Study Complete. Click here for more info.

How much ocean water does it take to make potable water?

It takes approximately 2 gallons of ocean water to produce one gallon of potable water using reverse osmosis; this is known as 50% product recovery.  Depending on how a desalination facility is operated, the product recovery range can range normally range from 40-55%.  


What is the proposed schedule for the project?

Construction of the scwd2 desalination facility is dependent on the completion of various engineering/environmental studies (pilot test program, intake, energy/greenhouse gas emissions, brine discharge dilution), environmental approval and permitting.  The preliminary project schedule is:

Pilot Plant Testing:  2008-2009

Preliminary Design and Environmental Review: 2009-2014

Public Vote on Project:  2014

Permitting and Design: 2014-2016

Construction and Begin Operations:  2016-2018


Will the proposed desalination project go to a public vote?

Yes,  public vote will be placed to City of Santa Cruz residents after the environmental review process and following certification of the final Enviromental Impact Report (EIR).  Soquel Creek Water District has also declared that the District will conduct a vote.

For more information, click here.


What is the price tag for the proposed project?

The capital and operating costs for the proposed project depends on several components including: intake structure, land acquisition, SWRO (seawater reverse osmosis) treatment, concentrate disposal, storage and delivery, and alternative energy.  Several studies are currently underway to evaluate these components. 

Current estimates, used for planning purposes, of the total project cost is approximately $115 million, which includes a 30% contingency and an expected range of accuracy of -15% to +30%.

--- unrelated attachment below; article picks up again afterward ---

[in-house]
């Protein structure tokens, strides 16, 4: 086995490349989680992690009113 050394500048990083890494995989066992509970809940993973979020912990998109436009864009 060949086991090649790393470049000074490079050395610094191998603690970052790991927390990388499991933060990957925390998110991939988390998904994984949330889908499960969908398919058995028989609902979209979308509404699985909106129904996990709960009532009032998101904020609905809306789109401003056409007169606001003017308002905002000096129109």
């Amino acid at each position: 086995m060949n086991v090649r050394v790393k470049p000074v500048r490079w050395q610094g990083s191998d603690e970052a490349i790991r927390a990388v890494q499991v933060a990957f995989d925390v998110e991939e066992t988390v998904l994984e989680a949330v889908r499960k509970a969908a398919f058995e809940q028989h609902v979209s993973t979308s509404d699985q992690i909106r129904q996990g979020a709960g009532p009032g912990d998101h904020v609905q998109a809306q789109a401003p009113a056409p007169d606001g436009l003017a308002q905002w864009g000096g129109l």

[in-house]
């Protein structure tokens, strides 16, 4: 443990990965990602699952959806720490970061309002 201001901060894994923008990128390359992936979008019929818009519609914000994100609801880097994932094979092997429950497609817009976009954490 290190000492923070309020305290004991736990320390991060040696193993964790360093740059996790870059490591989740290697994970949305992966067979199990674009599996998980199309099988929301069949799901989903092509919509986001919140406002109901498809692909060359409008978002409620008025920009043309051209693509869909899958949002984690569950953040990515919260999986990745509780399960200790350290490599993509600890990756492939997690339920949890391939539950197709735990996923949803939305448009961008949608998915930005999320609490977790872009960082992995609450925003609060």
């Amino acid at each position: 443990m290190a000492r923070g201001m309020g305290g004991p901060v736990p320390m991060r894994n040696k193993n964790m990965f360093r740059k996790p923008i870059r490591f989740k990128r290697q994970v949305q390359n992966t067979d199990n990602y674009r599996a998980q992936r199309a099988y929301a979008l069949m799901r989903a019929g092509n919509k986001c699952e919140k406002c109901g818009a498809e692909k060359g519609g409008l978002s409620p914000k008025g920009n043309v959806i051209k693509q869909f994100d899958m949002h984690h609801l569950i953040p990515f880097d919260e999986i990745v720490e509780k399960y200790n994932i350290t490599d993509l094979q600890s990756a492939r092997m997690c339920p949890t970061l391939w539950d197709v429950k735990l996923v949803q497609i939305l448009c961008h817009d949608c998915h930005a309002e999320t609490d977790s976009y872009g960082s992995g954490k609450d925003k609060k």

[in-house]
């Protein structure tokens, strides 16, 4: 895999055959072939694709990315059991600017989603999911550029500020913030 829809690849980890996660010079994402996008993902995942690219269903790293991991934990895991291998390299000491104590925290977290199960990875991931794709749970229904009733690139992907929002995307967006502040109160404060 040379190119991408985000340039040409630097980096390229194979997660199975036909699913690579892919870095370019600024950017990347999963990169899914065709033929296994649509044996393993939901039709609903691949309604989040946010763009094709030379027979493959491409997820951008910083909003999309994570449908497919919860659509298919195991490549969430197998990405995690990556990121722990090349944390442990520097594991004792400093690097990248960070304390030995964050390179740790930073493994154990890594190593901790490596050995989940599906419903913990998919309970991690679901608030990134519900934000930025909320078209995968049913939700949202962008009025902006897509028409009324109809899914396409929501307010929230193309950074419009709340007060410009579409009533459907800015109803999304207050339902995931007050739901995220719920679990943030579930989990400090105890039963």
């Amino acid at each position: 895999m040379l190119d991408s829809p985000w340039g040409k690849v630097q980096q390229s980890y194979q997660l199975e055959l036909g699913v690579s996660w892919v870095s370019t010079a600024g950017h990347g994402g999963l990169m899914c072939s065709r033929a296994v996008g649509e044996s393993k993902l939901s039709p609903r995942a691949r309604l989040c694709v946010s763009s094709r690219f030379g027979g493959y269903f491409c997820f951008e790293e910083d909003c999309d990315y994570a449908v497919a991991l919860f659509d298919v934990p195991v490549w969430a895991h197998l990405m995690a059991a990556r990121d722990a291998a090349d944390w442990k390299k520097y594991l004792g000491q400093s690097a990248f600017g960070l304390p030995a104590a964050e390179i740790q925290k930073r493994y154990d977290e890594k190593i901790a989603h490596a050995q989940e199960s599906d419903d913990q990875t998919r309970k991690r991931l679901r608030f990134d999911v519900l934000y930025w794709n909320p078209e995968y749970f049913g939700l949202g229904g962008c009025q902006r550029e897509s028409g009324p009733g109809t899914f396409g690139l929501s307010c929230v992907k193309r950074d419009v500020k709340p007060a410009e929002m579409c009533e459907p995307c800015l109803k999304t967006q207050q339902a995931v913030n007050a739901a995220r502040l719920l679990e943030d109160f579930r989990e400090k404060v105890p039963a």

A detailed cost estimate has not been completed since the findings of these studies and the environmental review will determine the actual scope of work and corresponding costs.


How much money has been spent so far on this project

Approximately $12 million has been spent to evaluate desalination as a supplemental water supply for the City and the District.  Of that, approximately $2.5 million was grant money received from the Department of Water Resources and the State Water Resources Control Board. The grant funds were used to help fund the seawater reverse osmosis pilot plant project and the intake studies.  Expenditures for the evaluation phase are shared 50/50 by the City and the District.


Will all costs related to the desalination project be recognized in the total costs?

Yes, all project components of the proposed desalination facility including, but not limited to, intake, treatment, land, pumping/conveyance, and brine disposal will be evaluated and estimated as information becomes available.


What does it cost to produce desalinated drinking water?

Based on industry estimates, the cost to turn ocean water into potable drinking water ranges from $2,000 - $3,000 per acre foot of water, depending on salt content, necessary pretreatment, and finished water quality goals/standards.